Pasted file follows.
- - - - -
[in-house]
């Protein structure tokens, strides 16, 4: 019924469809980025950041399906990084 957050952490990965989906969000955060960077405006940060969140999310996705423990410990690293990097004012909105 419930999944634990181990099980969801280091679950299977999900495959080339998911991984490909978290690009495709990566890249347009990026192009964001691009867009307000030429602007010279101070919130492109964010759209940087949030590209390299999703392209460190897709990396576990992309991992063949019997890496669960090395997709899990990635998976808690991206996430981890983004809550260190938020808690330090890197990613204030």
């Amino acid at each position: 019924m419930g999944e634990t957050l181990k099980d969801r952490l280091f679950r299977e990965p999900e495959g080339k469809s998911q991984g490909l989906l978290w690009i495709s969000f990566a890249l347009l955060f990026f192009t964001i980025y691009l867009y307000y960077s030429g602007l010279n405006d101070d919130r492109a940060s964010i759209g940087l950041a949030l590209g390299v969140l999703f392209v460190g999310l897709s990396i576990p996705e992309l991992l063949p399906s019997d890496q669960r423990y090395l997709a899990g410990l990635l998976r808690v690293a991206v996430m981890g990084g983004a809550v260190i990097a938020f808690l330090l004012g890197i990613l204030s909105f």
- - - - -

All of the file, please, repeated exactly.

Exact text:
[in-house]
């Protein structure tokens, strides 16, 4: 019924469809980025950041399906990084 957050952490990965989906969000955060960077405006940060969140999310996705423990410990690293990097004012909105 419930999944634990181990099980969801280091679950299977999900495959080339998911991984490909978290690009495709990566890249347009990026192009964001691009867009307000030429602007010279101070919130492109964010759209940087949030590209390299999703392209460190897709990396576990992309991992063949019997890496669960090395997709899990990635998976808690991206996430981890983004809550260190938020808690330090890197990613204030």
């Amino acid at each position: 019924m419930g999944e634990t957050l181990k099980d969801r952490l280091f679950r299977e990965p999900e495959g080339k469809s998911q991984g490909l989906l978290w690009i495709s969000f990566a890249l347009l955060f990026f192009t964001i980025y691009l867009y307000y960077s030429g602007l010279n405006d101070d919130r492109a940060s964010i759209g940087l950041a949030l590209g390299v969140l999703f392209v460190g999310l897709s990396i576990p996705e992309l991992l063949p399906s019997d890496q669960r423990y090395l997709a899990g410990l990635l998976r808690v690293a991206v996430m981890g990084g983004a809550v260190i990097a938020f808690l330090l004012g890197i990613l204030s909105f």